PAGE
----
Two Reviews: The Dark Knight & X-Files

The Dark Knight: I saw the movie Wednesday and four days later it's still on my mind. Trust me when I say that you have never seen a "comic book" movie like this before. At nearly three hours, it's epic and lyrical in its twisted nihilism. Oh, and it's basically a film about the mob and terrorism -- The Godfather meets Batman. Except, you sorta forget this is a Batman movie. Maybe because there is nothing "superhuman" about Batman. One look at Bruce Wayne (expertly played by Christian Bale) and his battered, bruised and deeply lacerated body, shows that he is most definitely human and his body is paying the price. 

When the film begins, Wayne Manor is still being rebuilt from its destruction in Batman Begins, so Bruce is living in a swanky penthouse loft overlooking Gotham City. The "batcave" is underneath a salvage yard, a sterile bunker flooded with fluorescent light overseen by loyal butler Alfred (Michael Cain in yet another perfect performance). Gadget creator Lucius Fox (stately Morgan Freeman) is now head of Wayne Industries; Rachel Dawes (now played more convincingly by Maggie Gyllenhaal) is assistant district attorney and falling for the new DA, Harvey Dent (Aaron Eckhart), who has vowed to rid Gotham of its organized crime; and Lt. Jim Gordon (a subdued and thoughtful Gary Oldman) is warily working with Batman to suppress crime.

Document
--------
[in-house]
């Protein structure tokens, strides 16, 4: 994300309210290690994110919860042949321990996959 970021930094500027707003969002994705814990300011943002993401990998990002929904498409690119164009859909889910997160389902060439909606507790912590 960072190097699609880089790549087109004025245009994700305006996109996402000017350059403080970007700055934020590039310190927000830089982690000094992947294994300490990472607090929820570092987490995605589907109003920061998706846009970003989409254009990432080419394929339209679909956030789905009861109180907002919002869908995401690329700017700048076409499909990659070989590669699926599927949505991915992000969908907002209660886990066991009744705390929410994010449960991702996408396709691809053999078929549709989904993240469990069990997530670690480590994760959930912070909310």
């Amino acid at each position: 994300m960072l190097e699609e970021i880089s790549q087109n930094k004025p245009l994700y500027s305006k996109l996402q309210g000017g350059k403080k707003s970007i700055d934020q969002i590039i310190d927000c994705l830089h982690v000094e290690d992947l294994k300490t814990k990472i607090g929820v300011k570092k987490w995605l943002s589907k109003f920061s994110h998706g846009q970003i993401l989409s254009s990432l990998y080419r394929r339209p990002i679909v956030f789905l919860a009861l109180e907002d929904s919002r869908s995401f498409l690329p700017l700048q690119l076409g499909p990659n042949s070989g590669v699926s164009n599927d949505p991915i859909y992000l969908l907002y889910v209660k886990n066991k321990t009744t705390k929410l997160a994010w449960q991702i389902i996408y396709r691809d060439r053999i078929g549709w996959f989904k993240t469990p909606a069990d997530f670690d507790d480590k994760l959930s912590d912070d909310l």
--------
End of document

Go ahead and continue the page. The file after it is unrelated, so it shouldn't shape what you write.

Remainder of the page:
Into this already busy milieu strolls Heath Ledger's sadistic Joker. His characterization of the classic villain is so far from the fey Cesar Romero and Jack Nicholson (doing Jack Nicholson) in clown make-up that he barely registers as the "Joker." Yes, his face is painted, but it's smeared on haphazardly, and rather than having his face pulled into that famous rictus grin, there are giant scars accentuated with red paint where someone (his abusive father...maybe) sliced open his mouth with a knife. The flicking tongue, greasy hair and oversized jacket make him look like a homicidal, homeless clown. He's one of the scariest things you'll ever see on a movie screen. Ledger deserves a posthumous Oscar for best supporting actor. It's a crowning achievement and, along with Brokeback Mountain, will be his defining moment as an actor.